PIPER PA-31T AND CESSNA 172P, DENVER, COLO., JAN. 24, 2003–Piper N360LL–registered to and operated by Lee Larson Aircraft Sales of Northglenn, Colo.–collided with a Cessna N52241 (registered to and operated by EDB Air of Englewood, Colo.) over Denver at approximately 5:22 p.m. MST.
In what has been the biggest flurry of notams, TFR issuances and general uncertainty since 9/11, the Department of Homeland Security and the Transportation Safety Administration (TSA) have issued the first of what could become a blizzard of aviation-related paperwork resulting from the war in Iraq.
Instead of relaxing in front of a warm fire inside a cozy Colorado mountain lodge this winter, some pilots are sitting at home in front of their computer monitors, hot under the collar. Most pilots realize that managing seasonal air traffic into ski country is like funneling an L.A.
While the FAA in early October released its Notice of Proposed Rule Making (NPRM) covering future mandatory carriage of ADS-B avionics, serious questions have already been raised about it. Generally, it was expected that the NPRM would cover the whole spectrum of ADS-B applications and would provide clear guidance to corporate operators anxious to benefit from the system’s full capabilities.
The FAA withdrew a 1998 proposal that would have raised the floor of the Tampa, Fla. Class B airspace from 1,200 feet msl to 3,000 feet msl and made other changes in anticipation of reduced military traffic from MacDill Air Force Base. But military traffic has actually increased, prompting Tampa ATC and MacDill officials to convince the FAA to retain the current configuration
of the airspace.
It has been just over two years since four hijacked jetliners stopped the world in its tracks on what was for residents of the New York City and Washington metro areas the beginning of a sparkling late summer day.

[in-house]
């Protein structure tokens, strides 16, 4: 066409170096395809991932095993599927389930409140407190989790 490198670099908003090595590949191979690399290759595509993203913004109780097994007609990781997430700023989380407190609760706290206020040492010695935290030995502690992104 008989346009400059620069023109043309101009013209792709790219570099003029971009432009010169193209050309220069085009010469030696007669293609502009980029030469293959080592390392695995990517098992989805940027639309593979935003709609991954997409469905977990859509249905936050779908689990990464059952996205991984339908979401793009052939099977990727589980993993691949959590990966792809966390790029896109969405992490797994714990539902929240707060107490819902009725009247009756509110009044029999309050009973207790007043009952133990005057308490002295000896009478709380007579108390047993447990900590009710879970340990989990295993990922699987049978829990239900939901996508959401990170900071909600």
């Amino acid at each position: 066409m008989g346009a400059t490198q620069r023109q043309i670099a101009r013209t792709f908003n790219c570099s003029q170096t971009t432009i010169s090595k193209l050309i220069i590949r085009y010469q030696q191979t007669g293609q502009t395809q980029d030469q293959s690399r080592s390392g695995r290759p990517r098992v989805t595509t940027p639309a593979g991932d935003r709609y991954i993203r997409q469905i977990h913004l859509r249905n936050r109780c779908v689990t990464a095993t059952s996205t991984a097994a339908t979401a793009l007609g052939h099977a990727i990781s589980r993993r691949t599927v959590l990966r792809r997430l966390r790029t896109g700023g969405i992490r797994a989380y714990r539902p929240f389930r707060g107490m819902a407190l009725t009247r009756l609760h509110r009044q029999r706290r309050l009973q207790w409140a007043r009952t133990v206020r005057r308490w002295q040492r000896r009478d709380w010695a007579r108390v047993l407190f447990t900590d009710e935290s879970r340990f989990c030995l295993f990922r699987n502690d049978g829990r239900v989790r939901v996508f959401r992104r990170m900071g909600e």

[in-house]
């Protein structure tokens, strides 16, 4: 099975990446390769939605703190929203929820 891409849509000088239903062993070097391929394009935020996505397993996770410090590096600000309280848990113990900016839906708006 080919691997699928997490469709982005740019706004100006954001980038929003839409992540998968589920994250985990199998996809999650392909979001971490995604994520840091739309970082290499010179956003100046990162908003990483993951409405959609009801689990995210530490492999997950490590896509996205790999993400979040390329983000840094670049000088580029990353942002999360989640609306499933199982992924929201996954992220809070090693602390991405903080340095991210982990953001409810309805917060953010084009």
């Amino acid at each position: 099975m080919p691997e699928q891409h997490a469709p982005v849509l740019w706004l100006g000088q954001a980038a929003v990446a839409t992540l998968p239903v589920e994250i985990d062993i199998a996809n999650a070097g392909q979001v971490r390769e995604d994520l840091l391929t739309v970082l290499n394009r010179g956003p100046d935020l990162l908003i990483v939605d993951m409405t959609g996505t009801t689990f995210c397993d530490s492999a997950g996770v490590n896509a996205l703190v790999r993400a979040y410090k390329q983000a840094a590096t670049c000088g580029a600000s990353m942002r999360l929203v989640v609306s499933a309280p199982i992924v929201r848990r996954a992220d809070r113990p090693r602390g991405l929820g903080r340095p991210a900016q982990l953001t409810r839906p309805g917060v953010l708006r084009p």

Tuesday, September 11
• DOT Secretary Norman Mineta, via the FAA, ordered the grounding of all aircraft in the National Airspace System effective at 9:25 a.m. EDT. At 2:07 p.m. the final civilian flight landed. Oceanic flights inbound to the continental U.S. diverted to Canada. Canada soon closed its airspace.
At 9:25 a.m. EDT on Tuesday, September 11, the Department of Transportation, via the FAA, ordered the U.S. National Airspace System (NAS) closed to all civil flights at its 460 controlled and 15,000+ nontower airports. Canada’s Ministry of Transport followed suit within one hour.
In the aftermath of the U.S. terrorist attacks, general and business aviation is facing severe flight restrictions. For example, flights below 3,000 ft agl within a three-nautical-mile radius of any major professional or college sporting event or “any other major open-air assembly” are now prohibited throughout the U.S. VFR flying below, through or above enhanced Class B airspace was not allowed.
The FAA has revised the Houston Class B airspace to contain the operations of jetliners to the new runways recently activated at George Bush Intercontinental Airport and Hobby Airport. The revisions, which involve expanding the lateral limits of areas B, C and D, go into effect on October 30. To help general aviation navigate the airspace, the FAA developed eight waypoints for the Houston terminal area.